Das Rheingold LiceuDas Rheingold at the Liceu. Image by Antoni Bofill.
REVIEW OF DAS RHEINGOLD, LICEU APRIL 2013
The best moments by far in this season’s presentation of "Das Rheingold" at the Liceu are the five minutes or so when Ewa Podlès, as Erda, warns the god Wotan of the disasters ahead. Her voice was strong and powerful as always, and she received deservedly enthusiastic applause at the end of the 155-minute performance. (I often wonder how performers entertain themselves when they have to hang around behind the scenes in costume for most of the evening, waiting for the curtain call!)
'Rheingold' is the prelude and opener for Richard Wagner’s four-part 'Ring of the Nibelungen.' The composer wrote the four plays out of order, which explains some of the dislocation and repetition that irritates some people. Rheingold is not as tuneful and engaging as the other three works, and it is the hardest to listen to if it isn’t brilliantly presented. This, alas, was not a brilliant production: certainly adequate, but not engrossing.
As is often the case in the Ring, the performers appeared to have a tough time competing with the orchestra. Wagner was a tough composer and an impassioned orchestral composer. He also, apparently, intended the original Bayreuth orchestra to play underneath the stage, which would effectively reduce its forcefulness. The way it is done today, with the orchestra in the pit in front of the stage, makes it hard for the conductor to rein in the instruments and give the singers their rightful place. On top of which, the orchestral music is absolutely as important as the singing and not just an accompaniment.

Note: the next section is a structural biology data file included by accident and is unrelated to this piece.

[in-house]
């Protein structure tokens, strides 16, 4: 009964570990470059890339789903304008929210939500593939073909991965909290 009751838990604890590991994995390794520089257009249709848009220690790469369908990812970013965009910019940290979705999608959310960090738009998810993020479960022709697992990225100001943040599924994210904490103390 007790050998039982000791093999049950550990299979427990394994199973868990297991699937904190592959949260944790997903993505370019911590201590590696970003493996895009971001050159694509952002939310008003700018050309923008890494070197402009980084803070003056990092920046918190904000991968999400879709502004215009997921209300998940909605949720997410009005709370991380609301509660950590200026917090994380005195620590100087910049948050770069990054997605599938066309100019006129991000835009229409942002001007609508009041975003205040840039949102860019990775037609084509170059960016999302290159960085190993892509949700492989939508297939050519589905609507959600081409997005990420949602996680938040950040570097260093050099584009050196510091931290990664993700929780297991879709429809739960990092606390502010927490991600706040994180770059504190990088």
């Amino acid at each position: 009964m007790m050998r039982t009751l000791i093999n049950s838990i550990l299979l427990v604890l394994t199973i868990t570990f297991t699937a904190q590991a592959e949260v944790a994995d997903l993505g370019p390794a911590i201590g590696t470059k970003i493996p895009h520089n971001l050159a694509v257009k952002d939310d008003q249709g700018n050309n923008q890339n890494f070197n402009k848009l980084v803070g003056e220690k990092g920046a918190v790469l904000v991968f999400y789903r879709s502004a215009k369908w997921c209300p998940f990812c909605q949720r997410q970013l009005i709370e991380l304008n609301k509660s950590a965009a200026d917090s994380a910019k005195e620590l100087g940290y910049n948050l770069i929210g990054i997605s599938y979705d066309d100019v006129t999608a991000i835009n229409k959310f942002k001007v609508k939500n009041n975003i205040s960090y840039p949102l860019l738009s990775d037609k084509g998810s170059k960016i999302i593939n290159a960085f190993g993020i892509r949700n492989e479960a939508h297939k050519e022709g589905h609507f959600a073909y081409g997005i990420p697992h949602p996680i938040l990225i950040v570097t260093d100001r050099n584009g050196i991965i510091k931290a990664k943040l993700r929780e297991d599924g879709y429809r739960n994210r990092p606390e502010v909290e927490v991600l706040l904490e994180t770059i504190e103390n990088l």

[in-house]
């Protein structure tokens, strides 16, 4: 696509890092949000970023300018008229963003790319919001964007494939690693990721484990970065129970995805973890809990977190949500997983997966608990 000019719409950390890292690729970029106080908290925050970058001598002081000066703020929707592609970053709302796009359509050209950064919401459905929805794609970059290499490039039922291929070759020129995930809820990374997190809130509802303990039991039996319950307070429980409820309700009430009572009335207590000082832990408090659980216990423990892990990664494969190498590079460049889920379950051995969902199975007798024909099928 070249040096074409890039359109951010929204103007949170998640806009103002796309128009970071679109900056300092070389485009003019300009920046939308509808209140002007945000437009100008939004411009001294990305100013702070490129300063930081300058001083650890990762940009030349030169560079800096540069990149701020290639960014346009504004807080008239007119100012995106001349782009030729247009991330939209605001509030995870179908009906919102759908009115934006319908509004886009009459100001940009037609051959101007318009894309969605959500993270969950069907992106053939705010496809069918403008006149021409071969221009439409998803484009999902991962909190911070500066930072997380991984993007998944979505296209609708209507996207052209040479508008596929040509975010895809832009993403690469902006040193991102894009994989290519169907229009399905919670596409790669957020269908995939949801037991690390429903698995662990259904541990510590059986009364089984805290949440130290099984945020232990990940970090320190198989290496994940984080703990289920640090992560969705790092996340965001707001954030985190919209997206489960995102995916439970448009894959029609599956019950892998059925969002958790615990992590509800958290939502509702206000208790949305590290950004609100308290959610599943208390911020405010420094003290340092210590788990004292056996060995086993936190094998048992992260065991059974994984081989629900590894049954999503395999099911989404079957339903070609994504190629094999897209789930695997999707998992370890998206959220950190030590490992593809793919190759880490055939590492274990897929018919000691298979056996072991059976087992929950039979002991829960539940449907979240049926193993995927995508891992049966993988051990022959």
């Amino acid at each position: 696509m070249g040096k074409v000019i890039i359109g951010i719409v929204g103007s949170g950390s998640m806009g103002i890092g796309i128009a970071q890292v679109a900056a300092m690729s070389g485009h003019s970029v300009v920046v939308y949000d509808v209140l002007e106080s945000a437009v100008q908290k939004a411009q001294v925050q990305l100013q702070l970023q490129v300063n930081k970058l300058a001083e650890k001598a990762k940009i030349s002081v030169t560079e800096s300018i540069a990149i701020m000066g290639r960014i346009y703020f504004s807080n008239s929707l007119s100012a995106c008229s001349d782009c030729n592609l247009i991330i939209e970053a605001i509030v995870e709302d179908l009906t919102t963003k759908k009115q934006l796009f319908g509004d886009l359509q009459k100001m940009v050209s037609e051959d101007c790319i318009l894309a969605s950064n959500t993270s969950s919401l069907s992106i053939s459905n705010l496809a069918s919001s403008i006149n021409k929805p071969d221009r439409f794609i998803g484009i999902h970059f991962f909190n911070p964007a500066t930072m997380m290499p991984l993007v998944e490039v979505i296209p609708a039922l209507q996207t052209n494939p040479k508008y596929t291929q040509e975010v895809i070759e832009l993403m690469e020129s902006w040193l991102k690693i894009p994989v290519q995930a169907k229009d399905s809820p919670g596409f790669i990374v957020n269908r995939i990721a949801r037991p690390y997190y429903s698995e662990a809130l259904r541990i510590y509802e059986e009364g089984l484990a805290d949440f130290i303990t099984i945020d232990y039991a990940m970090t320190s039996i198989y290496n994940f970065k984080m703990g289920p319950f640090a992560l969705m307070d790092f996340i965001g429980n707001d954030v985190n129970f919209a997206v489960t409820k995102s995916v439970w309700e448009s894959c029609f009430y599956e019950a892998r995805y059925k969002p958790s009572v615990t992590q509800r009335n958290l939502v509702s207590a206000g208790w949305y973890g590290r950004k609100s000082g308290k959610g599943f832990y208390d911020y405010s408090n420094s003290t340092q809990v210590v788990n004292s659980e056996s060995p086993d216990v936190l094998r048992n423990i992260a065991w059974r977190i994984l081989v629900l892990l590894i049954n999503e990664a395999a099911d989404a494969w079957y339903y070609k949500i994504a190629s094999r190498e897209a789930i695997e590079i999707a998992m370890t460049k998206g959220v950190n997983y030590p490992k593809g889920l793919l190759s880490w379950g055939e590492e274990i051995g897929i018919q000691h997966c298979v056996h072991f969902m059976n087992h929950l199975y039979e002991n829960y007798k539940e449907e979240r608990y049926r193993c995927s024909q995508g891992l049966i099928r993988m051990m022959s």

The Liceu orchestra performed beautifully, with freshness and passion. But conductor Josep Pons could have modulated its sound to create a more equal partnership with the singers. At times it felt as if we were listening to a long symphonic poem, with the singers trapped behind a wall of instrumental music. On occasion, even from close up they were inaudible, particularly in the case of Freia, an already colorless role sung lightly by Erika Wueschner.
The production, originating in Köln, Germany, was by the Canadian Robert Carsen. I may not have liked it, but I did respect his vision of a decaying, doomed world, ill-served by Wotan as banana-republic dictator. The opening moments offered an ever-clearer clue that this was going to be an ugly Rhine: forget the sparkling water, verdant rushes and sexually-teasing water-nymphs of yesteryear. As the overture began, a solitary man walked across the stage eating something. He then tossed it away and strolled on. Another man appeared, and another and another, all doing the same thing at ever greater speed. The message was clear: despite their respectable appearance, they were a bunch of destructive litter-louts.
So when the curtain went up on the Rhine Maidens and their haunt, we were not surprised to find a rubbish dump full of tires and industrial waste being picked over by three of the most unappealing, sluttish Maidens ever. It is hard to even imagine the presence of the magical gold that will be stolen by Alberich and made into the all-powerful ring that sets off the whole downfall of the gods, and the three remaining and much more exciting segments of the story which the Liceu will be presenting in coming seasons.
In the 2004 production, Wotan, sung by Falk Struckmann, was more impressive than the current Albert Dohmen, who was short on drama. The character felt a bit empty. The blackmailing giants, Fasolt and Fafner, came across heartily, especially Fasolt, sung by Ain Anger. Both Kurt Streit as Loge and Ralph Lukas as Donner were highly satisfying. Mihoko Fujimura, as Fricka, has a lovely voice but despite a career centered around Wagner, her voice seemed more suited to the heavier Italian roles, such as Tosca or Turandot. But she, like the rest of the singers, was battling against the overpowering orchestra.
It was a long evening. The tradition of playing Rheingold without an intermission is punishing to much of the audience. Two hours and thirty-five minutes is too long a time to enjoy or endure such a demanding work without a break, and one’s capacity for concentration diminishes. Wagner had no pity but it might be a kindness and an improvement if some opera house broke tradition and gave us a break, literally.